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Tuesday, December 14, 2010

Changing Times - Who's Reading, What and Where

Excellent chart published today by eMarketer that shows the different platforms preferred by different age groups to get news. IMO, the duo-platform mode (both traditional print and new digital platforms) is indicative of the transition phase that we are going through right now.

In an year or two, more of us (even if we are not 21 years old) will let drop the habit of "traditional" platforms. I am trying to kick the habit of reading a newspaper in the morning and simply catching up on the news on my laptop, iPhone or my wife's iPad. (iPad is by far the most convenient platform - especially before the morning coffee kicks in).

Take the Wikileaks story. Its almost a waste of time to keep abreast of this interesting story in a newspaper. The videos, documentaries, documents themselves - compel you to follow the story from your nearest browser.

Our increasing tendency to get and share news with our trusted friends will only drive us further away from "static" traditional platforms like newspapers and magazines. What do you think - are you ready to "kick" the habit?

I am trying hard.

Thursday, December 9, 2010

Google Ready to Move Microsoft Exchange Data to the Cloud

Here you go - More enterprise content being moved into the cloud - this Google luring Exchange data. Service isn't free - $25 per user per year and $13 per user for existing Postini customers. - Makes Sense

Kudos to Marc Benioff @ on launching another cloud product - (read the WSJ article here). Great job of packaging existing capabilities into a broader offering.

It's simple and it makes sense. Considering everything else that is being offered in the cloud, it is surprising that a fundamental building block in an IT stack - a database - didn't get there first. The traditional companies probably didn't want to ruin their existing license and support revenues by pushing a cloud offering. The newbies probably didn't have the capital or market nous to create a buzz. Marc has both and right now he is running laps around the competition.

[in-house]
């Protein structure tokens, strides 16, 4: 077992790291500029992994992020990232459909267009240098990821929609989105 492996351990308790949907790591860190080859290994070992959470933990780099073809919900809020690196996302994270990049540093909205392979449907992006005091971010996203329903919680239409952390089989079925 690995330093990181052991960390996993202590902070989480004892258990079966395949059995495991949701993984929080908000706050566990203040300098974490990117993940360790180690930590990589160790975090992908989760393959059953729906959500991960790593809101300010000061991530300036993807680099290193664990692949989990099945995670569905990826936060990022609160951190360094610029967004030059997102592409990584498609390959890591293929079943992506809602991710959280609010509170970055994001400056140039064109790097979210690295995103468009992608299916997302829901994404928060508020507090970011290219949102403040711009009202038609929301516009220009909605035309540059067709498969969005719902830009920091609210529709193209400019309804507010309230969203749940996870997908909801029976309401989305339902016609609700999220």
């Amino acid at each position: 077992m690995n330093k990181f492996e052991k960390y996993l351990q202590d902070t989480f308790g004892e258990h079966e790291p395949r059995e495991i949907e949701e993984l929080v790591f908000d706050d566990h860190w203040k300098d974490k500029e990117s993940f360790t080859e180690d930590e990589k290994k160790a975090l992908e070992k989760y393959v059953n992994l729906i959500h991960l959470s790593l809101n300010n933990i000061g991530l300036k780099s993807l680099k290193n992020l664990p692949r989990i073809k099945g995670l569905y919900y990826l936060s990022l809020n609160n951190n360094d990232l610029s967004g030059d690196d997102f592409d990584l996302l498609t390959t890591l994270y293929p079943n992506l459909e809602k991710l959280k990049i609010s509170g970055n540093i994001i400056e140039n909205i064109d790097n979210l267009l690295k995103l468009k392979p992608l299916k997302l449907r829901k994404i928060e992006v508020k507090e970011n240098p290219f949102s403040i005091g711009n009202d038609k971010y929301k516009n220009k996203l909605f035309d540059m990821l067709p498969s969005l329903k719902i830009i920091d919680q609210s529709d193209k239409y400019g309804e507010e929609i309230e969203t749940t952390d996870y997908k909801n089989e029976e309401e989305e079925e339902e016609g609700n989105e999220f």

See the intro video here.

The other reason I like the announcement - we get a chance to help our customers move their content into, or out of it, or reference it without using any of it. The federated content model is here to stay and will simply help customers store their content in logical repositories - across different public and private clouds. It will be interesting to dig further into the capabilities and limitations of The data model under has been evolving fairly rapidly from supporting simple SFA applications and to supporting fairly complex enterprise processes and content structures.

However, the primary challenge for enterprise today is dealing with the unstructured data they own and all the relevant content that is generated outside their control and outside their systems.
It doesn't matter whether is the answer to all of this today or ever. Salesforce is facilitating the massive migration of cloud based applications - and that is good enough.

As we move forward, accessing and virtually aggregating these content sources - without physically moving the content - will become the norm. Would love to understand what Google is thinking about all this. They have taken a very clever route to capturing enterprise content with Google Docs and Google Apps - all searchable and all seemingly liberated from legacy "database" norms.

Looking forward to 2011 and more content in the cloud...